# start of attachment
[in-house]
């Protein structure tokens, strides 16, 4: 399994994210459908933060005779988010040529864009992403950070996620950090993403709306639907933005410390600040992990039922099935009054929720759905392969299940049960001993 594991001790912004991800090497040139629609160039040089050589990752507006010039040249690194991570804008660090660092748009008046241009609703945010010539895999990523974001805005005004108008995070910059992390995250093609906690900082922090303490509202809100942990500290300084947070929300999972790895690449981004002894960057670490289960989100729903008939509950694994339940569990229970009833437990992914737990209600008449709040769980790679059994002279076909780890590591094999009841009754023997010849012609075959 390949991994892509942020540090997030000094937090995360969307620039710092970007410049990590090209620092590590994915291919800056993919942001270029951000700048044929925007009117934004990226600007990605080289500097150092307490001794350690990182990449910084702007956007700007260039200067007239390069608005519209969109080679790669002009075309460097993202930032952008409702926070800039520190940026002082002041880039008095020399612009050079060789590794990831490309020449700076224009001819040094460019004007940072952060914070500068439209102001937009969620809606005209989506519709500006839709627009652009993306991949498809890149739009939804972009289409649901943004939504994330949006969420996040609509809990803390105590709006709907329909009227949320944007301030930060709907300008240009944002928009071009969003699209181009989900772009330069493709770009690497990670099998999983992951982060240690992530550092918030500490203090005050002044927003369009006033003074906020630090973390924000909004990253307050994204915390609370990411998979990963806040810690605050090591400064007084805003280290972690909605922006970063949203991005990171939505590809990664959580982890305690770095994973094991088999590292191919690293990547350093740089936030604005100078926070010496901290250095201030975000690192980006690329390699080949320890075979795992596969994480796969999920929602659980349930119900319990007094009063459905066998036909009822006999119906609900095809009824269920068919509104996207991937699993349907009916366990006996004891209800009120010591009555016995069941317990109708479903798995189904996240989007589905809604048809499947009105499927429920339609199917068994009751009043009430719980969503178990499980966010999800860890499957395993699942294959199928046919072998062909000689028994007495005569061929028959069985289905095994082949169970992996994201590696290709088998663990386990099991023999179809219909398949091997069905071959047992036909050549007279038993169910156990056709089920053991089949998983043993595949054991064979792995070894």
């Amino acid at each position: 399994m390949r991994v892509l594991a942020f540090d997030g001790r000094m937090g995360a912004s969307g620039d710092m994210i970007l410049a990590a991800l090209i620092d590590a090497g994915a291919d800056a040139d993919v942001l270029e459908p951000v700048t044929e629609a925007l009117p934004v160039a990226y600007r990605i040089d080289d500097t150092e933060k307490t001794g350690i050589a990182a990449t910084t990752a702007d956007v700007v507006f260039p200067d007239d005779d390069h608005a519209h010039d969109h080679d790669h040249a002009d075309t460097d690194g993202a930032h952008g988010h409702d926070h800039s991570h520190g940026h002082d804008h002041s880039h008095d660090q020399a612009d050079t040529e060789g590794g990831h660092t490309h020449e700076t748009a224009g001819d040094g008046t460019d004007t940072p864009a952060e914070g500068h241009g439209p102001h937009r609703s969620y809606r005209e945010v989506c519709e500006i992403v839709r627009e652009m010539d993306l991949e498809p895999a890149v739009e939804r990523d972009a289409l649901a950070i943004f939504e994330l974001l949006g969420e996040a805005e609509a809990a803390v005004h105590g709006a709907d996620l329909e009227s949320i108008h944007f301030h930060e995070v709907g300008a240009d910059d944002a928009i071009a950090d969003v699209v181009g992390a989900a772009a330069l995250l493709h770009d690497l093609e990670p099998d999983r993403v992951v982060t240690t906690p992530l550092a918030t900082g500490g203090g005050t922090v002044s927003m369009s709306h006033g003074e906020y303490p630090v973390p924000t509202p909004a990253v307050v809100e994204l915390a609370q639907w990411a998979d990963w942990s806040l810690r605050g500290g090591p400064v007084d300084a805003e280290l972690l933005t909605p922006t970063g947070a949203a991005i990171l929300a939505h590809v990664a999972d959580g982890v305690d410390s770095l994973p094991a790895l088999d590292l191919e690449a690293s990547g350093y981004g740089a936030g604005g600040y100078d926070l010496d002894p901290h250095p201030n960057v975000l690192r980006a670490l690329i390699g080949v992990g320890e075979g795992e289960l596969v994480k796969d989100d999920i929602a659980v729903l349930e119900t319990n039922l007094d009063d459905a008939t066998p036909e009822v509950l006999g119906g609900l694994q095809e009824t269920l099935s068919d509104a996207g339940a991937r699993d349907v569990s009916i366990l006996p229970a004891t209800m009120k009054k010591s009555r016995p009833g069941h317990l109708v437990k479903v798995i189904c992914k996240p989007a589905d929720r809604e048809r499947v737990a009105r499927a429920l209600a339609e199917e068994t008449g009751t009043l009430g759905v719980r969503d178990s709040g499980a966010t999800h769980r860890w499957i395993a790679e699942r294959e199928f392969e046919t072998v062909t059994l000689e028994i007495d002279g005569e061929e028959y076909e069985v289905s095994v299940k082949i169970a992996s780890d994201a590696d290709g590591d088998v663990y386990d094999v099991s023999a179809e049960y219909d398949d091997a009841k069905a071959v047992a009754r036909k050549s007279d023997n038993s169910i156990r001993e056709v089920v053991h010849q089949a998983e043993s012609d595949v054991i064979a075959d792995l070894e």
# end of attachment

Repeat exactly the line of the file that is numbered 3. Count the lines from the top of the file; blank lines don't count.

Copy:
């Amino acid at each position: 399994m390949r991994v892509l594991a942020f540090d997030g001790r000094m937090g995360a912004s969307g620039d710092m994210i970007l410049a990590a991800l090209i620092d590590a090497g994915a291919d800056a040139d993919v942001l270029e459908p951000v700048t044929e629609a925007l009117p934004v160039a990226y600007r990605i040089d080289d500097t150092e933060k307490t001794g350690i050589a990182a990449t910084t990752a702007d956007v700007v507006f260039p200067d007239d005779d390069h608005a519209h010039d969109h080679d790669h040249a002009d075309t460097d690194g993202a930032h952008g988010h409702d926070h800039s991570h520190g940026h002082d804008h002041s880039h008095d660090q020399a612009d050079t040529e060789g590794g990831h660092t490309h020449e700076t748009a224009g001819d040094g008046t460019d004007t940072p864009a952060e914070g500068h241009g439209p102001h937009r609703s969620y809606r005209e945010v989506c519709e500006i992403v839709r627009e652009m010539d993306l991949e498809p895999a890149v739009e939804r990523d972009a289409l649901a950070i943004f939504e994330l974001l949006g969420e996040a805005e609509a809990a803390v005004h105590g709006a709907d996620l329909e009227s949320i108008h944007f301030h930060e995070v709907g300008a240009d910059d944002a928009i071009a950090d969003v699209v181009g992390a989900a772009a330069l995250l493709h770009d690497l093609e990670p099998d999983r993403v992951v982060t240690t906690p992530l550092a918030t900082g500490g203090g005050t922090v002044s927003m369009s709306h006033g003074e906020y303490p630090v973390p924000t509202p909004a990253v307050v809100e994204l915390a609370q639907w990411a998979d990963w942990s806040l810690r605050g500290g090591p400064v007084d300084a805003e280290l972690l933005t909605p922006t970063g947070a949203a991005i990171l929300a939505h590809v990664a999972d959580g982890v305690d410390s770095l994973p094991a790895l088999d590292l191919e690449a690293s990547g350093y981004g740089a936030g604005g600040y100078d926070l010496d002894p901290h250095p201030n960057v975000l690192r980006a670490l690329i390699g080949v992990g320890e075979g795992e289960l596969v994480k796969d989100d999920i929602a659980v729903l349930e119900t319990n039922l007094d009063d459905a008939t066998p036909e009822v509950l006999g119906g609900l694994q095809e009824t269920l099935s068919d509104a996207g339940a991937r699993d349907v569990s009916i366990l006996p229970a004891t209800m009120k009054k010591s009555r016995p009833g069941h317990l109708v437990k479903v798995i189904c992914k996240p989007a589905d929720r809604e048809r499947v737990a009105r499927a429920l209600a339609e199917e068994t008449g009751t009043l009430g759905v719980r969503d178990s709040g499980a966010t999800h769980r860890w499957i395993a790679e699942r294959e199928f392969e046919t072998v062909t059994l000689e028994i007495d002279g005569e061929e028959y076909e069985v289905s095994v299940k082949i169970a992996s780890d994201a590696d290709g590591d088998v663990y386990d094999v099991s023999a179809e049960y219909d398949d091997a009841k069905a071959v047992a009754r036909k050549s007279d023997n038993s169910i156990r001993e056709v089920v053991h010849q089949a998983e043993s012609d595949v054991i064979a075959d792995l070894e």